Did you enjoy writing yourself into that new headspace? What effect did the new music have on you as were working on it?

Klara: Oh for sure. We decided to surround ourselves with people that just brought that out that in us too. Because we’re quite sensitive. We’re very easily influenced, I think, by other people’s moods, and Daniel [Bengtson, producer] is just the kind of person that gets us excited. I think he really brought out that happy feeling in the songs, and in us.

Johanna: And I think also Klara and I have gotten better at communicating with each other. So writing has just been a lot more fun than before. I think that helps as well.

You were writing with Björn Yttling now too, right? How did it feel letting someone else into that world for the first time?

Johanna: Yeah, there’re a couple of songs on the record that we wrote with other people. Which, yeah, it was scary. We’ve been very, very protective… 

Klara: It was weird! We’re super protective of our song writing! I think part of it is that we were young women, so it was always really important to us that we did everything ourselves. So then having someone else come in it was kind of like, ‘okay, we don’t need to prove anything anymore, so let’s just have some fun and invite other people into this and see what happens’. And if it’s not good, we don’t use it. And then maybe we don’t need anyone else. But you know, that’s not how creativity works. If it’s a good song, you can’t go wrong with that. So it’s been really fun.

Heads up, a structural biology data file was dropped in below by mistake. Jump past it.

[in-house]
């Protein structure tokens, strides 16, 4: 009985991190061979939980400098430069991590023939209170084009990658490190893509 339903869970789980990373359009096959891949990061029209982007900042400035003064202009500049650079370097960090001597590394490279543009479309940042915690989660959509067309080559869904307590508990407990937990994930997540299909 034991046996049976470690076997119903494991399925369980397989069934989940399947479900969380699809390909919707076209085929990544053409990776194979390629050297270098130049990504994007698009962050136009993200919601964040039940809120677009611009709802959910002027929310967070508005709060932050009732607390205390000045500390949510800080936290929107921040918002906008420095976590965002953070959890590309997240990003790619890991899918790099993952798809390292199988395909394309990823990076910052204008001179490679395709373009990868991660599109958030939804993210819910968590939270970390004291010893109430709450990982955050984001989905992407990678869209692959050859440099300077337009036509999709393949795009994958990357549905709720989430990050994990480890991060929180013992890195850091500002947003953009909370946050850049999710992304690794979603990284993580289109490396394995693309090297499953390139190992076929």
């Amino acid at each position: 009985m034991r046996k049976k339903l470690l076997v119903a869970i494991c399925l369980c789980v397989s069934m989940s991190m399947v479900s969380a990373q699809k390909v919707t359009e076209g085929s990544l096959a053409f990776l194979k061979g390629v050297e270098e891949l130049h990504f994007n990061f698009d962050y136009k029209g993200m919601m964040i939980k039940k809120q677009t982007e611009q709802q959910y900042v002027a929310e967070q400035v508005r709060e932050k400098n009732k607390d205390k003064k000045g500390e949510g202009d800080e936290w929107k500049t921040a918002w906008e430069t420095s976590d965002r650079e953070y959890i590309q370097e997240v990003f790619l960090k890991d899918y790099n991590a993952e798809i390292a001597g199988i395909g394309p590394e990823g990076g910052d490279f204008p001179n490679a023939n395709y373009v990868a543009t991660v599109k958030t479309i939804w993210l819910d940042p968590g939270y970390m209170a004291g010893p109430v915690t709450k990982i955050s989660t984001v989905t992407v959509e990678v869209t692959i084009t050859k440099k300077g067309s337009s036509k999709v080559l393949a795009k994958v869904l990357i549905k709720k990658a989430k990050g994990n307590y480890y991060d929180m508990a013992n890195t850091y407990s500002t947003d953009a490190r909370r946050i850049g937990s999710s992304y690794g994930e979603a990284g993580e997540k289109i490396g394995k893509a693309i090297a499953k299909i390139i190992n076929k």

You spoke before about the band being like a bird that you don’t want to hold too tight. Is that something you think you’ve been guilty of in the past when it was just the two of you? 

Johanna: It’s so funny, we went to this pub in London last night that was called The Bird In Hand, and we were like, ‘there it is!’. But yeah, I mean, that was actually something my therapist said that to me. And I thought it was such a good analogy because we’ve been so lucky to have had so many opportunities, and we really just wanted to do them all. But your body and your mind can’t always keep up. I think I’ve personally pushed a lot of that down because I felt like I can’t not do this or I can’t not feel grateful, but then it catches up with you. So I think it’s a really fragile thing. You have to take care of creativity.

First Aid Kit - Out of My Head (Official Video)

‘Out Of My Head’ is such a powerful way to open the new album. There are a lot of great influences coming through in that track too – especially Fleetwood Mac. Who else were you listening to when you were making Palomino?